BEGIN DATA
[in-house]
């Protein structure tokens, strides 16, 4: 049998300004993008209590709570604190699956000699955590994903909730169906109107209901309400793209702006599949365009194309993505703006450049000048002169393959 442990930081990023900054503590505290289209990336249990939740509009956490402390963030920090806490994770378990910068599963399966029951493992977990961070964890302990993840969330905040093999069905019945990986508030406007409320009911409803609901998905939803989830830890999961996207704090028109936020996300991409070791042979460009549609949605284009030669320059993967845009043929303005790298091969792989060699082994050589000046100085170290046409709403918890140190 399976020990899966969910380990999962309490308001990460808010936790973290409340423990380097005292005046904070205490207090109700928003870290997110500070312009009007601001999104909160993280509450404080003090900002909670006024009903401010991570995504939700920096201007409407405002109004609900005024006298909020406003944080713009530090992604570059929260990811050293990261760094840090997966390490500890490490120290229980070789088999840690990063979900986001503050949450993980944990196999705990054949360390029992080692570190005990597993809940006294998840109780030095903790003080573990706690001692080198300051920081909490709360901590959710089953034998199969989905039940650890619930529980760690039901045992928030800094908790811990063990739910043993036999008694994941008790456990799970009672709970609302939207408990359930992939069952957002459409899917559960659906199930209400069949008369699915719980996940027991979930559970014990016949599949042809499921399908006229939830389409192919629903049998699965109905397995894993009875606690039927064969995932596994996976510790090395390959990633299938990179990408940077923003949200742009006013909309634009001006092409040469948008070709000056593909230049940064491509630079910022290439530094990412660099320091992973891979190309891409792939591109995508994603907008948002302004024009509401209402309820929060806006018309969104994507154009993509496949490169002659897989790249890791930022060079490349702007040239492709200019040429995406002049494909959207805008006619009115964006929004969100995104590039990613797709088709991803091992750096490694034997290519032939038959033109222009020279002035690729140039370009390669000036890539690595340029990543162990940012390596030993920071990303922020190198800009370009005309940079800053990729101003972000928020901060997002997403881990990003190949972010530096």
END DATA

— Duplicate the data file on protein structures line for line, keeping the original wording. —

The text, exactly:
[in-house]
């Protein structure tokens, strides 16, 4: 049998300004993008209590709570604190699956000699955590994903909730169906109107209901309400793209702006599949365009194309993505703006450049000048002169393959 442990930081990023900054503590505290289209990336249990939740509009956490402390963030920090806490994770378990910068599963399966029951493992977990961070964890302990993840969330905040093999069905019945990986508030406007409320009911409803609901998905939803989830830890999961996207704090028109936020996300991409070791042979460009549609949605284009030669320059993967845009043929303005790298091969792989060699082994050589000046100085170290046409709403918890140190 399976020990899966969910380990999962309490308001990460808010936790973290409340423990380097005292005046904070205490207090109700928003870290997110500070312009009007601001999104909160993280509450404080003090900002909670006024009903401010991570995504939700920096201007409407405002109004609900005024006298909020406003944080713009530090992604570059929260990811050293990261760094840090997966390490500890490490120290229980070789088999840690990063979900986001503050949450993980944990196999705990054949360390029992080692570190005990597993809940006294998840109780030095903790003080573990706690001692080198300051920081909490709360901590959710089953034998199969989905039940650890619930529980760690039901045992928030800094908790811990063990739910043993036999008694994941008790456990799970009672709970609302939207408990359930992939069952957002459409899917559960659906199930209400069949008369699915719980996940027991979930559970014990016949599949042809499921399908006229939830389409192919629903049998699965109905397995894993009875606690039927064969995932596994996976510790090395390959990633299938990179990408940077923003949200742009006013909309634009001006092409040469948008070709000056593909230049940064491509630079910022290439530094990412660099320091992973891979190309891409792939591109995508994603907008948002302004024009509401209402309820929060806006018309969104994507154009993509496949490169002659897989790249890791930022060079490349702007040239492709200019040429995406002049494909959207805008006619009115964006929004969100995104590039990613797709088709991803091992750096490694034997290519032939038959033109222009020279002035690729140039370009390669000036890539690595340029990543162990940012390596030993920071990303922020190198800009370009005309940079800053990729101003972000928020901060997002997403881990990003190949972010530096």